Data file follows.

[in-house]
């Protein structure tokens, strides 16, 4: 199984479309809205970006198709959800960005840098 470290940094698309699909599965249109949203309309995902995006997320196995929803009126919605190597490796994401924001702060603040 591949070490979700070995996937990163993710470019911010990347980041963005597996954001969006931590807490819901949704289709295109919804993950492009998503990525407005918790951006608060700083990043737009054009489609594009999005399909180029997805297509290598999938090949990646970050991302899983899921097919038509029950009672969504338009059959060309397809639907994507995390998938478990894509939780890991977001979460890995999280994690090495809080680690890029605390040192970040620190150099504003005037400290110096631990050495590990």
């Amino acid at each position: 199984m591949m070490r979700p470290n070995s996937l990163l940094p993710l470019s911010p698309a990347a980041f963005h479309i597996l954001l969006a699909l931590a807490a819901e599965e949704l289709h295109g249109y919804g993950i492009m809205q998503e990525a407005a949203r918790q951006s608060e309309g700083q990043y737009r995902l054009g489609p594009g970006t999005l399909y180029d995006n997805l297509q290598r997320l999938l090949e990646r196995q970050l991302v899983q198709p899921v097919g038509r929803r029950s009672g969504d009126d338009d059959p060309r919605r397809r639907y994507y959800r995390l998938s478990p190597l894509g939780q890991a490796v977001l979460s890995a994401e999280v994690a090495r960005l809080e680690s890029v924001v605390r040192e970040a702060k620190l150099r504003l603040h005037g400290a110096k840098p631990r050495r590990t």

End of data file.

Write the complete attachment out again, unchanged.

[in-house]
């Protein structure tokens, strides 16, 4: 199984479309809205970006198709959800960005840098 470290940094698309699909599965249109949203309309995902995006997320196995929803009126919605190597490796994401924001702060603040 591949070490979700070995996937990163993710470019911010990347980041963005597996954001969006931590807490819901949704289709295109919804993950492009998503990525407005918790951006608060700083990043737009054009489609594009999005399909180029997805297509290598999938090949990646970050991302899983899921097919038509029950009672969504338009059959060309397809639907994507995390998938478990894509939780890991977001979460890995999280994690090495809080680690890029605390040192970040620190150099504003005037400290110096631990050495590990």
């Amino acid at each position: 199984m591949m070490r979700p470290n070995s996937l990163l940094p993710l470019s911010p698309a990347a980041f963005h479309i597996l954001l969006a699909l931590a807490a819901e599965e949704l289709h295109g249109y919804g993950i492009m809205q998503e990525a407005a949203r918790q951006s608060e309309g700083q990043y737009r995902l054009g489609p594009g970006t999005l399909y180029d995006n997805l297509q290598r997320l999938l090949e990646r196995q970050l991302v899983q198709p899921v097919g038509r929803r029950s009672g969504d009126d338009d059959p060309r919605r397809r639907y994507y959800r995390l998938s478990p190597l894509g939780q890991a490796v977001l979460s890995a994401e999280v994690a090495r960005l809080e680690s890029v924001v605390r040192e970040a702060k620190l150099r504003l603040h005037g400290a110096k840098p631990r050495r590990t």